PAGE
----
Lee Breuer, Adventurous Theater Director, Dies at 83

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Lee Breuer, Adventurous Theater Director, Dies at 83

Esser Leopold Breuer was born on February 6, 1937 in Philadelphia as the only child of the architect Joseph Breuer and the former newspaper columnist Sara Leopold Breuer.

“I always wanted a brother or a sister. I was always lonely, ”recalled Breuer in an interview in“ Getting Off: Lee Breuer on Performance ”, his 2019 book with Stephen Nunns.

It didn’t help that Mr. Breuer’s family moved frequently or that he skipped a few grades, which made him younger than his classmates. At the age of 16, he enrolled at the University of California at Los Angeles, where he studied English and started writing plays. Ms. Maleczech, whom he married in 1978 and with whom she would remain married until her death in 2013, despite being separated for decades and having three children with three other partners, was in one of them.

As a charismatic globetrotter who was always striving for the next project, Mr. Breuer was reluctant to think, “as he once put it, to have to be“ a good bourgeois middle class citizen ”. Boehmism was more to his liking. When he and Ms. Maleczech returned to the United States in 1970 after several years in Europe, part of the lure was the ease of six months of social assistance while doing The Red Horse Animation.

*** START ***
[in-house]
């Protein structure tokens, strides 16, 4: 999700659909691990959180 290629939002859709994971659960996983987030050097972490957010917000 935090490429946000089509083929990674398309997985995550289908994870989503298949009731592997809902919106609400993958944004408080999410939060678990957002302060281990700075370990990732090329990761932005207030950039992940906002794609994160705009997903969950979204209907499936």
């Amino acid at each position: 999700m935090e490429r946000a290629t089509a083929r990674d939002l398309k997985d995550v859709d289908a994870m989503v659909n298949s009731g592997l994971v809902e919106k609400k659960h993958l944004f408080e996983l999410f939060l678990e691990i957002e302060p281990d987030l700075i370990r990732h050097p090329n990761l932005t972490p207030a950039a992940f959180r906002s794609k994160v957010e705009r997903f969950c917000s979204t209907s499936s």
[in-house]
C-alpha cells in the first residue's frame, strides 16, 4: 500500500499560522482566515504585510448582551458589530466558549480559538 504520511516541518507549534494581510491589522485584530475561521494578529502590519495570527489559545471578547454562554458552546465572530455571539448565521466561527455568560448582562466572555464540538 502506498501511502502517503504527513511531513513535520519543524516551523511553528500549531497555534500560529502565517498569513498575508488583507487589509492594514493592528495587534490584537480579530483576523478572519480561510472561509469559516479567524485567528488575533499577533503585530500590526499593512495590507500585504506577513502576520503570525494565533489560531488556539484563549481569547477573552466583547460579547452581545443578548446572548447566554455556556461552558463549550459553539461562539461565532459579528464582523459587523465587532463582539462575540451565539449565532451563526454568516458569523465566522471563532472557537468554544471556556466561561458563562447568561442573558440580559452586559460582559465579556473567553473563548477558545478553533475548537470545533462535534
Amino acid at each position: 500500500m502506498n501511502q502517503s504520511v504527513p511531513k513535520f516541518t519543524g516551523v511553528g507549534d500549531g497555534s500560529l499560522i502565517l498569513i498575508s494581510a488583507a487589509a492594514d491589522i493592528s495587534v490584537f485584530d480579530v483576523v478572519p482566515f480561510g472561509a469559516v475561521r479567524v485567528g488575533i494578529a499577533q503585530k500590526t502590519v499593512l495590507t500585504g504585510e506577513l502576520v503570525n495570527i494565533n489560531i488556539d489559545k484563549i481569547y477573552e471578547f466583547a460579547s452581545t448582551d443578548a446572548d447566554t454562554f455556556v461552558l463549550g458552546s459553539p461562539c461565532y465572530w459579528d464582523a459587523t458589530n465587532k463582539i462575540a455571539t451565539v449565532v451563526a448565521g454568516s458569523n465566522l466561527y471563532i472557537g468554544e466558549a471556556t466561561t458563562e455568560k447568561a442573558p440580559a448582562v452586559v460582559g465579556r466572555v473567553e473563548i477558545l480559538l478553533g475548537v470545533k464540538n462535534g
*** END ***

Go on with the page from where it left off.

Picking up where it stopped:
In New York, Mabou Mines initially had a permanent place in the art world. But the off-off Broadway scene drained wildly, and in 1974 the company was part of A Bunch of Experimental Theaters of New York, Inc., a fledgling alliance whose membership reads like an appeal to downtown legends: Charles Ludlam’s Ridiculous Theatrical Company, Richard Foreman’s Ontological-Hysterical Theater, Richard Schechner’s Performance Group, André Gregory’s Manhattan Project, Meredith Monk / The House.

The Times critic Mel Gussow soon became a champion, describing Mr. Breuer’s 1975 evening in Beckett shorts for Mabou Mines as “amazingly designed and executed”.

In contrast to many of his colleagues, however, Mr. Breuer did not have a set aesthetic. Mr Schechner, who called him one last time on Sunday morning and told him that his work had affected millions – in an indirect, culture-promoting way, as avant-garde theater can – said in an interview that the reach and curiosity of Mr Breuer did he stand out.